Alex, who is her other life is McAfee’s Cybermum, shared that 40% of Ausse parents think that by their kids are 10, they should manage their own cybersafety and that more than 1 in 4 Aussie kids (aged 11-16) are in communication with people they first met online.

What Are The Threats?

Viewing inappropriate images is contributing to the growing incidence of child sexual assault. Kate believes one of the reasons the statistics on child assault are growing is because children are viewing inappropriate images including pornography online and are then acting out what they see.

Online Predators. Online predators will often disguise themselves as kids to gain the trust of a child online. Once the trust is established, the predator may start ‘desensitising’ the child by sharing a nude pic. They then request a pic in return and so-on. After a period of time, the online predator may start blackmailing the child and threaten to tell their family if they don’t continuing sharing pictures.

Cyberbullying. Year on year, the statistics are increasing. Treat someone the way you would like to be treated. Kate wants to get in before your child gets on social media. Alex mentions that so much research shows that the earlier you start taking with your kids about appropriate online behaviour, the better chance you have of protecting them online. Setting your kids up for a positive online experience.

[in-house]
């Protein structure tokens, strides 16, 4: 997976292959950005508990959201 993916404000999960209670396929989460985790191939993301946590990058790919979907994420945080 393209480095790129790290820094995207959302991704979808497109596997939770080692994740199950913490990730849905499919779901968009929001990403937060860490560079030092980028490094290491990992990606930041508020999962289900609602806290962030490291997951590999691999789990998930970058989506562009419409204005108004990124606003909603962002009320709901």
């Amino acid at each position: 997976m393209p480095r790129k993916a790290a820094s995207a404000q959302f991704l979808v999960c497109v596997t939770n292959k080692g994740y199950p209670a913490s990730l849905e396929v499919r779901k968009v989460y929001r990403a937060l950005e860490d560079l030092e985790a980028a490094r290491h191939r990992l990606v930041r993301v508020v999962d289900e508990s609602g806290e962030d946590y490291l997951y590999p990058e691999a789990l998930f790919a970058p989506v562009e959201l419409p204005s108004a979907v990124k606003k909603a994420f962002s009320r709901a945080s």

What Can Parents Do To Keep Their Kids Safe Online?

Start Educating Your Kids Early. It is completely understandable for many parents to feel overwhelmed at how to best manage their kids and their technology usage. One of the most important things to do as parents is educate your kids from a young age. Alex shares that many experts believe that the earlier you can weave in online safety messages to your children, the safer and more positive their experience will be online. ‘My Device Rules’ is a great way for parents to educate their kids about safe device usage in a fun and humorous way.

Never Threaten To Take Away Their Technology. If your older kids come to you about an online problem and you threaten to take away their devices then you will never hear about a problem again. Reassure your kids that you have their back.

Talk About Online Safety Like You Do Road Safety and Sun Safety. Weave cyber safety messages into your family’s dialogue so their behaviour becomes automatic. For example, don’t share personally identifying information online, never share a picture of another person without their permission.

How To Buy Kate’s Books?

If you want to find out more about Kate and her books, visit her website Kids Rule Publishing. The website has some further great strategies for parents as well as helpful information and even webinars to view.